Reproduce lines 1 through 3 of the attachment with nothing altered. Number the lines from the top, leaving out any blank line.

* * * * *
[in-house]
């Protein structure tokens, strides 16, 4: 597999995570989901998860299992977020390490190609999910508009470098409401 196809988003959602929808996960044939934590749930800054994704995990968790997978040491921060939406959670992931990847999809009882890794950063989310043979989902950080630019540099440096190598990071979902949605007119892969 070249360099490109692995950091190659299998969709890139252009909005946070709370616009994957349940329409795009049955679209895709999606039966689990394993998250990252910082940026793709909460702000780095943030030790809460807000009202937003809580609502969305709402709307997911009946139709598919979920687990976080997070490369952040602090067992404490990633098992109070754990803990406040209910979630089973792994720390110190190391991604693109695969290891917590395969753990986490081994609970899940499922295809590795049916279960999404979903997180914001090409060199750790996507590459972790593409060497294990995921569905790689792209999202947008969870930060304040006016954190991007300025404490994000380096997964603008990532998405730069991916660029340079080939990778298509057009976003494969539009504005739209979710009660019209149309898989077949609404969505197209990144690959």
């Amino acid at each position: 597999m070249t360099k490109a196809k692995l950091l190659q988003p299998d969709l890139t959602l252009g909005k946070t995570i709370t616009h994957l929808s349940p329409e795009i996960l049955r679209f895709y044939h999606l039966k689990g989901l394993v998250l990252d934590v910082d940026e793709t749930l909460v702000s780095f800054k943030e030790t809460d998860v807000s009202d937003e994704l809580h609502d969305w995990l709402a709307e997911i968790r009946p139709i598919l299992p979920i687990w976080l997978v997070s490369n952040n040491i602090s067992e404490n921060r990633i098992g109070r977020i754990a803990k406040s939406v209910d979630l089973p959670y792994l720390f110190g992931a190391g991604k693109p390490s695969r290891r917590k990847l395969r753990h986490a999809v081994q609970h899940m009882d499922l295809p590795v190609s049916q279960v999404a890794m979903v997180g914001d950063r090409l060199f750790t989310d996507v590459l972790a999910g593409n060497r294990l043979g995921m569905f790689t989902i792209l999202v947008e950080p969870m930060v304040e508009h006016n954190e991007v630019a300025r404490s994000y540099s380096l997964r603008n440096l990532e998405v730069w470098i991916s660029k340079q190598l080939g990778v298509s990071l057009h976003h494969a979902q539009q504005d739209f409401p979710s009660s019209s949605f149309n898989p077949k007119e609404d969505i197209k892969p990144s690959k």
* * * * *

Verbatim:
[in-house]
């Protein structure tokens, strides 16, 4: 597999995570989901998860299992977020390490190609999910508009470098409401 196809988003959602929808996960044939934590749930800054994704995990968790997978040491921060939406959670992931990847999809009882890794950063989310043979989902950080630019540099440096190598990071979902949605007119892969 070249360099490109692995950091190659299998969709890139252009909005946070709370616009994957349940329409795009049955679209895709999606039966689990394993998250990252910082940026793709909460702000780095943030030790809460807000009202937003809580609502969305709402709307997911009946139709598919979920687990976080997070490369952040602090067992404490990633098992109070754990803990406040209910979630089973792994720390110190190391991604693109695969290891917590395969753990986490081994609970899940499922295809590795049916279960999404979903997180914001090409060199750790996507590459972790593409060497294990995921569905790689792209999202947008969870930060304040006016954190991007300025404490994000380096997964603008990532998405730069991916660029340079080939990778298509057009976003494969539009504005739209979710009660019209149309898989077949609404969505197209990144690959």
């Amino acid at each position: 597999m070249t360099k490109a196809k692995l950091l190659q988003p299998d969709l890139t959602l252009g909005k946070t995570i709370t616009h994957l929808s349940p329409e795009i996960l049955r679209f895709y044939h999606l039966k689990g989901l394993v998250l990252d934590v910082d940026e793709t749930l909460v702000s780095f800054k943030e030790t809460d998860v807000s009202d937003e994704l809580h609502d969305w995990l709402a709307e997911i968790r009946p139709i598919l299992p979920i687990w976080l997978v997070s490369n952040n040491i602090s067992e404490n921060r990633i098992g109070r977020i754990a803990k406040s939406v209910d979630l089973p959670y792994l720390f110190g992931a190391g991604k693109p390490s695969r290891r917590k990847l395969r753990h986490a999809v081994q609970h899940m009882d499922l295809p590795v190609s049916q279960v999404a890794m979903v997180g914001d950063r090409l060199f750790t989310d996507v590459l972790a999910g593409n060497r294990l043979g995921m569905f790689t989902i792209l999202v947008e950080p969870m930060v304040e508009h006016n954190e991007v630019a300025r404490s994000y540099s380096l997964r603008n440096l990532e998405v730069w470098i991916s660029k340079q190598l080939g990778v298509s990071l057009h976003h494969a979902q539009q504005d739209f409401p979710s009660s019209s949605f149309n898989p077949k007119e609404d969505i197209k892969p990144s690959k």